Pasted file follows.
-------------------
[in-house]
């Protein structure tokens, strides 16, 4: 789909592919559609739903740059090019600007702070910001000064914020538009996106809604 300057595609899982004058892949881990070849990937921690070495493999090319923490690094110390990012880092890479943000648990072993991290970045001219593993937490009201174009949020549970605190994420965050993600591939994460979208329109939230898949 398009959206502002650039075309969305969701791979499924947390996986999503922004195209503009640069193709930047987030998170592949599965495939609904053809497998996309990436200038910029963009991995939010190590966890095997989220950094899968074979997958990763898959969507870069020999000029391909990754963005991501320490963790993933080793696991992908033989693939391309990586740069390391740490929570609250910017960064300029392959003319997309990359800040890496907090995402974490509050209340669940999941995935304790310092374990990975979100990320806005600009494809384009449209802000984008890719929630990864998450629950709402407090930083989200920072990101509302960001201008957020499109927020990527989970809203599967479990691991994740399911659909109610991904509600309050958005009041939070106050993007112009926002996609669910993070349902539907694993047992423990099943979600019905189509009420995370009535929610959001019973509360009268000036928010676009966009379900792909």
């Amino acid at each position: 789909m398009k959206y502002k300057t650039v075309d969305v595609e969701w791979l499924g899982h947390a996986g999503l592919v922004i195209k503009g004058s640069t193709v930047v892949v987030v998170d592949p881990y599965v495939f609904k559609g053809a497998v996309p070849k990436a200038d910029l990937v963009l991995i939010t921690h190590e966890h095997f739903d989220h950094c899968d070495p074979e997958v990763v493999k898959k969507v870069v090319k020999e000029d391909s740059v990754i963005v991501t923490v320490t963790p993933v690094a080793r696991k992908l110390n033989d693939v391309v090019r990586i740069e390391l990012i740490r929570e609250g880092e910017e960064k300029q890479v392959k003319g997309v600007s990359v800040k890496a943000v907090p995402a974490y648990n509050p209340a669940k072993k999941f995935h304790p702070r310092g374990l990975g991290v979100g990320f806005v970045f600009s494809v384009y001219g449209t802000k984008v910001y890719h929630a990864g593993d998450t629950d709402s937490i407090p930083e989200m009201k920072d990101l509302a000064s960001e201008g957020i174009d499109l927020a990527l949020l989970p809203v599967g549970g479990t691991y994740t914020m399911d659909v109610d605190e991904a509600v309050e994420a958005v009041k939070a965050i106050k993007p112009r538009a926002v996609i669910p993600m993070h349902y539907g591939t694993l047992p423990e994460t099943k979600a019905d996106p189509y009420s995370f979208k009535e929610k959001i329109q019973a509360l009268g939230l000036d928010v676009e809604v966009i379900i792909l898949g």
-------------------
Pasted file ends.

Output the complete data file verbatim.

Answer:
[in-house]
């Protein structure tokens, strides 16, 4: 789909592919559609739903740059090019600007702070910001000064914020538009996106809604 300057595609899982004058892949881990070849990937921690070495493999090319923490690094110390990012880092890479943000648990072993991290970045001219593993937490009201174009949020549970605190994420965050993600591939994460979208329109939230898949 398009959206502002650039075309969305969701791979499924947390996986999503922004195209503009640069193709930047987030998170592949599965495939609904053809497998996309990436200038910029963009991995939010190590966890095997989220950094899968074979997958990763898959969507870069020999000029391909990754963005991501320490963790993933080793696991992908033989693939391309990586740069390391740490929570609250910017960064300029392959003319997309990359800040890496907090995402974490509050209340669940999941995935304790310092374990990975979100990320806005600009494809384009449209802000984008890719929630990864998450629950709402407090930083989200920072990101509302960001201008957020499109927020990527989970809203599967479990691991994740399911659909109610991904509600309050958005009041939070106050993007112009926002996609669910993070349902539907694993047992423990099943979600019905189509009420995370009535929610959001019973509360009268000036928010676009966009379900792909």
């Amino acid at each position: 789909m398009k959206y502002k300057t650039v075309d969305v595609e969701w791979l499924g899982h947390a996986g999503l592919v922004i195209k503009g004058s640069t193709v930047v892949v987030v998170d592949p881990y599965v495939f609904k559609g053809a497998v996309p070849k990436a200038d910029l990937v963009l991995i939010t921690h190590e966890h095997f739903d989220h950094c899968d070495p074979e997958v990763v493999k898959k969507v870069v090319k020999e000029d391909s740059v990754i963005v991501t923490v320490t963790p993933v690094a080793r696991k992908l110390n033989d693939v391309v090019r990586i740069e390391l990012i740490r929570e609250g880092e910017e960064k300029q890479v392959k003319g997309v600007s990359v800040k890496a943000v907090p995402a974490y648990n509050p209340a669940k072993k999941f995935h304790p702070r310092g374990l990975g991290v979100g990320f806005v970045f600009s494809v384009y001219g449209t802000k984008v910001y890719h929630a990864g593993d998450t629950d709402s937490i407090p930083e989200m009201k920072d990101l509302a000064s960001e201008g957020i174009d499109l927020a990527l949020l989970p809203v599967g549970g479990t691991y994740t914020m399911d659909v109610d605190e991904a509600v309050e994420a958005v009041k939070a965050i106050k993007p112009r538009a926002v996609i669910p993600m993070h349902y539907g591939t694993l047992p423990e994460t099943k979600a019905d996106p189509y009420s995370f979208k009535e929610k959001i329109q019973a509360l009268g939230l000036d928010v676009e809604v966009i379900i792909l898949g």